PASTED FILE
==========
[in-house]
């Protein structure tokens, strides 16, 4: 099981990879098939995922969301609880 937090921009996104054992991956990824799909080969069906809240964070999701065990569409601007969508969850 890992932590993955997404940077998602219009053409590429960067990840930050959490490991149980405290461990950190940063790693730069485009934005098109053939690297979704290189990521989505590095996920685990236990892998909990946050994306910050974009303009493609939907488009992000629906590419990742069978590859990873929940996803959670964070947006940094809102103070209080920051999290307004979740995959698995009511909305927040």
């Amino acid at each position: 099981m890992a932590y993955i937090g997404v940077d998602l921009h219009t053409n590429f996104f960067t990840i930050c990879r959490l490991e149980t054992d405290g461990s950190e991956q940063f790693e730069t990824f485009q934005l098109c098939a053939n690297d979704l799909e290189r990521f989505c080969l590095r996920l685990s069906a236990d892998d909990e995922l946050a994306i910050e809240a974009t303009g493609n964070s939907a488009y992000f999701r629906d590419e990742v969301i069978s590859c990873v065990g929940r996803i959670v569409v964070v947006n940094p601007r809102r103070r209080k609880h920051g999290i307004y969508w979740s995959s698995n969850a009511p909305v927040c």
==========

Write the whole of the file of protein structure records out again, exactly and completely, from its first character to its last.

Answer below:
[in-house]
């Protein structure tokens, strides 16, 4: 099981990879098939995922969301609880 937090921009996104054992991956990824799909080969069906809240964070999701065990569409601007969508969850 890992932590993955997404940077998602219009053409590429960067990840930050959490490991149980405290461990950190940063790693730069485009934005098109053939690297979704290189990521989505590095996920685990236990892998909990946050994306910050974009303009493609939907488009992000629906590419990742069978590859990873929940996803959670964070947006940094809102103070209080920051999290307004979740995959698995009511909305927040």
């Amino acid at each position: 099981m890992a932590y993955i937090g997404v940077d998602l921009h219009t053409n590429f996104f960067t990840i930050c990879r959490l490991e149980t054992d405290g461990s950190e991956q940063f790693e730069t990824f485009q934005l098109c098939a053939n690297d979704l799909e290189r990521f989505c080969l590095r996920l685990s069906a236990d892998d909990e995922l946050a994306i910050e809240a974009t303009g493609n964070s939907a488009y992000f999701r629906d590419e990742v969301i069978s590859c990873v065990g929940r996803i959670v569409v964070v947006n940094p601007r809102r103070r209080k609880h920051g999290i307004y969508w979740s995959s698995n969850a009511p909305v927040c």